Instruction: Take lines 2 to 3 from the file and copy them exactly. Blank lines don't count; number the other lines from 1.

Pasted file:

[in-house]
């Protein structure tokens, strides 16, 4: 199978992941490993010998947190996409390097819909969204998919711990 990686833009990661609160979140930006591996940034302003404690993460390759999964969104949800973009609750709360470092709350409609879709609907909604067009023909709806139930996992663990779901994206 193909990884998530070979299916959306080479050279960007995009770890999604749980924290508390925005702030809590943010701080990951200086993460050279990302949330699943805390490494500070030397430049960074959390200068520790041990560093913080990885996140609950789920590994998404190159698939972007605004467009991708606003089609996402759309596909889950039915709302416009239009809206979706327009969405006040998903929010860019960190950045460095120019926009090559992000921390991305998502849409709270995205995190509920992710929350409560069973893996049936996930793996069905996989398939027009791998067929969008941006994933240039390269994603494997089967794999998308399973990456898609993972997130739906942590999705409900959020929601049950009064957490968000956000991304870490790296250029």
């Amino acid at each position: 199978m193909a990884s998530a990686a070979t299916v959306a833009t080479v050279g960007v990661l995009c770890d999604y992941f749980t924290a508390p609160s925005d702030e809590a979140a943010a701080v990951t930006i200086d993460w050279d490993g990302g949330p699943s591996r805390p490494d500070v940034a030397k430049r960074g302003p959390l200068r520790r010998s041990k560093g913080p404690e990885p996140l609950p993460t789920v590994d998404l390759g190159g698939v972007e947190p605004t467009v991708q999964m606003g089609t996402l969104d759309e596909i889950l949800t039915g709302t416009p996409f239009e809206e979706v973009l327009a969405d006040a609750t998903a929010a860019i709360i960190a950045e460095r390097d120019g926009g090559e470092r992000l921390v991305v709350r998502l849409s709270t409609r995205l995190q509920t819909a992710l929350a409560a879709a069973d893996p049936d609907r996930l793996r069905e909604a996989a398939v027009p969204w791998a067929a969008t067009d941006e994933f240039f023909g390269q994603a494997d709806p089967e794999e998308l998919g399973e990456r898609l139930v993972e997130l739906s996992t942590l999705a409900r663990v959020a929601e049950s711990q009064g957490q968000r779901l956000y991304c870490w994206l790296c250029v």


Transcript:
């Protein structure tokens, strides 16, 4: 199978992941490993010998947190996409390097819909969204998919711990 990686833009990661609160979140930006591996940034302003404690993460390759999964969104949800973009609750709360470092709350409609879709609907909604067009023909709806139930996992663990779901994206 193909990884998530070979299916959306080479050279960007995009770890999604749980924290508390925005702030809590943010701080990951200086993460050279990302949330699943805390490494500070030397430049960074959390200068520790041990560093913080990885996140609950789920590994998404190159698939972007605004467009991708606003089609996402759309596909889950039915709302416009239009809206979706327009969405006040998903929010860019960190950045460095120019926009090559992000921390991305998502849409709270995205995190509920992710929350409560069973893996049936996930793996069905996989398939027009791998067929969008941006994933240039390269994603494997089967794999998308399973990456898609993972997130739906942590999705409900959020929601049950009064957490968000956000991304870490790296250029």
């Amino acid at each position: 199978m193909a990884s998530a990686a070979t299916v959306a833009t080479v050279g960007v990661l995009c770890d999604y992941f749980t924290a508390p609160s925005d702030e809590a979140a943010a701080v990951t930006i200086d993460w050279d490993g990302g949330p699943s591996r805390p490494d500070v940034a030397k430049r960074g302003p959390l200068r520790r010998s041990k560093g913080p404690e990885p996140l609950p993460t789920v590994d998404l390759g190159g698939v972007e947190p605004t467009v991708q999964m606003g089609t996402l969104d759309e596909i889950l949800t039915g709302t416009p996409f239009e809206e979706v973009l327009a969405d006040a609750t998903a929010a860019i709360i960190a950045e460095r390097d120019g926009g090559e470092r992000l921390v991305v709350r998502l849409s709270t409609r995205l995190q509920t819909a992710l929350a409560a879709a069973d893996p049936d609907r996930l793996r069905e909604a996989a398939v027009p969204w791998a067929a969008t067009d941006e994933f240039f023909g390269q994603a494997d709806p089967e794999e998308l998919g399973e990456r898609l139930v993972e997130l739906s996992t942590l999705a409900r663990v959020a929601e049950s711990q009064g957490q968000r779901l956000y991304c870490w994206l790296c250029v």